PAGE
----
The sun was slowly setting in the west, casting golden beams of light
into the somber old room.
That's the way it ought to begin, I know, and I'd like to do it, but
I can't. I'm beginning with my being born, of course, and Nurse Sarah
says the sun wasn't shining at all. It was night and the stars were
out. She remembers particularly about the stars, for Father was in the
observatory, and couldn't be disturbed. (We never disturb Father when
he's there, you know.) And so he didn't even know he had a daughter
until the next morning when he came out to breakfast. And he was late
to that, for he stopped to write down something he had found out about
one of the consternations in the night.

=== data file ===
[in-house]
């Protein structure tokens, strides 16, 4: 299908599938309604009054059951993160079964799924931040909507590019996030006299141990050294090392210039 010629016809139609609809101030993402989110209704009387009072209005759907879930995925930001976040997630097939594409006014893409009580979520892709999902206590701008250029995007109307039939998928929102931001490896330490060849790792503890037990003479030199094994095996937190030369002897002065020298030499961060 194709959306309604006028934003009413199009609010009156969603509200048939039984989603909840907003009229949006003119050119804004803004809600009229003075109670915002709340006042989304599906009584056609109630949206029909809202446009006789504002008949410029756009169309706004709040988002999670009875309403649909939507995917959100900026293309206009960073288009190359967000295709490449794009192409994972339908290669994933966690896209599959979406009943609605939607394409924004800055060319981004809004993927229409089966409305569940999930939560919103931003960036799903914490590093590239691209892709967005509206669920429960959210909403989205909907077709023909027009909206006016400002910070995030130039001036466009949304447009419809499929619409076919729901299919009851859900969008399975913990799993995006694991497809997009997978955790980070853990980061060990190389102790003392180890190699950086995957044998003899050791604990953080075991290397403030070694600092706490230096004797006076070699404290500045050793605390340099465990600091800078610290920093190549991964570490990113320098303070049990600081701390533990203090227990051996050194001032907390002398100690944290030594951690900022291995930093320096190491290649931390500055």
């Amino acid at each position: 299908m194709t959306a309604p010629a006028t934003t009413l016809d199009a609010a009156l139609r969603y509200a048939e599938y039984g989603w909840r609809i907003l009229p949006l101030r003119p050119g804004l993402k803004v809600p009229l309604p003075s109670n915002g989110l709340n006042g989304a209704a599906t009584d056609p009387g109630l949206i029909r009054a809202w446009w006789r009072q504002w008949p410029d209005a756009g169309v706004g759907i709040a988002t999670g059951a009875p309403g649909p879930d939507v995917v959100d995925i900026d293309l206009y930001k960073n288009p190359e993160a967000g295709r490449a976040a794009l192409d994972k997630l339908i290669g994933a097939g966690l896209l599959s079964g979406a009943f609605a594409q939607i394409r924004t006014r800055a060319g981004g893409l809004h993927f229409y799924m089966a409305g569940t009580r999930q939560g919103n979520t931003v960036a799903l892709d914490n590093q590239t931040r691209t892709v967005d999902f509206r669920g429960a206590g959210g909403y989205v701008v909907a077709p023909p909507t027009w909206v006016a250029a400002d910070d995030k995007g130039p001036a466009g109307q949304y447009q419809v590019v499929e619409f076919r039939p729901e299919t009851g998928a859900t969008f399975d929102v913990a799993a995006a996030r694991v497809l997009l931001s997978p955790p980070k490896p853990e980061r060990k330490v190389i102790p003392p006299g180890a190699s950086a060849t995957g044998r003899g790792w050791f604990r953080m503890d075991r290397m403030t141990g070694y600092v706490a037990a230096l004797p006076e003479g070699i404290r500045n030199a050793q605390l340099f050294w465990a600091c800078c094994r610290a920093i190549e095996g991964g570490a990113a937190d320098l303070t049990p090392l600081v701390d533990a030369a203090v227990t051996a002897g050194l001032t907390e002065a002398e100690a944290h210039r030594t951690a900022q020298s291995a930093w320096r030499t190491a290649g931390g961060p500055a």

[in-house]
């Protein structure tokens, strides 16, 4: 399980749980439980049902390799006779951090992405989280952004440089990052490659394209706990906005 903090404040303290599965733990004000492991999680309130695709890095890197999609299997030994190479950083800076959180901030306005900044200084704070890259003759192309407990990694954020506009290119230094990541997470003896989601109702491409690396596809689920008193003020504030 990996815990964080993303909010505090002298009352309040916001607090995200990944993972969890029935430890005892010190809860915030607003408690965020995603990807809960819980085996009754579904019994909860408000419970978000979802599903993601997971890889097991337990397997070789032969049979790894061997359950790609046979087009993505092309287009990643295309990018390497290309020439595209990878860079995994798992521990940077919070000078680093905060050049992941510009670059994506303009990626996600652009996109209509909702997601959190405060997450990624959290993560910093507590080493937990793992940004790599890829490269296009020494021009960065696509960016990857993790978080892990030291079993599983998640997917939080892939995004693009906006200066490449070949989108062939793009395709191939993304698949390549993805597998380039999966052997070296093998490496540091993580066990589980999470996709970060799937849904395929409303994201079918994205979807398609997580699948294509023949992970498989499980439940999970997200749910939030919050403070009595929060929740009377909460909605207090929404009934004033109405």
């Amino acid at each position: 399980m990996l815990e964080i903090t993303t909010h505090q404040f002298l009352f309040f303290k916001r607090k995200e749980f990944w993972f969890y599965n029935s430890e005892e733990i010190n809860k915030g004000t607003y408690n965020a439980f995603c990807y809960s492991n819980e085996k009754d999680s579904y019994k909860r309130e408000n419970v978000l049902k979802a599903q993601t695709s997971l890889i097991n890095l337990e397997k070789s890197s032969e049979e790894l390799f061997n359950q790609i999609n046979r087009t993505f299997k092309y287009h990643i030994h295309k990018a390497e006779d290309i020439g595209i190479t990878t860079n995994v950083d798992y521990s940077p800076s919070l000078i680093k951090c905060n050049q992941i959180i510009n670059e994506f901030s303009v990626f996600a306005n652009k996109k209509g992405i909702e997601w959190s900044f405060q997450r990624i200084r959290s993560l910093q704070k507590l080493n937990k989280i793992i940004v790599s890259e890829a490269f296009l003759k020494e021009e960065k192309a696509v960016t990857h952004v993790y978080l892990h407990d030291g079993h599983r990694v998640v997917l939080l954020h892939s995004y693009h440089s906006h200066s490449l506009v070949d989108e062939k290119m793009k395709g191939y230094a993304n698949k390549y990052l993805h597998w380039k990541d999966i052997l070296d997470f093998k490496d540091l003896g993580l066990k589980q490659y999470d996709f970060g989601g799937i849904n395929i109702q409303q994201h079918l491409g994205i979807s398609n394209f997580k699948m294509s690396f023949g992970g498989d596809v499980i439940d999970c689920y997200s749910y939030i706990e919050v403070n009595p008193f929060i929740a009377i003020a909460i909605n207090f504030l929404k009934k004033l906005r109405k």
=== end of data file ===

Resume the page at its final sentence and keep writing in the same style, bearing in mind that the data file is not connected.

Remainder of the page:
He's always finding out _something_ about those old stars just when we
want him to pay attention to something else. And, oh, I forgot to say
that I know it is "constellation," and not "consternation." But I used
to call them that when I was a little girl, and Mother said it was a
good name for them, anyway, for they were a consternation to _her_ all
right. Oh, she said right off afterward that she didn't mean that,
and that I must forget she said it. Mother's always saying that about
things she says.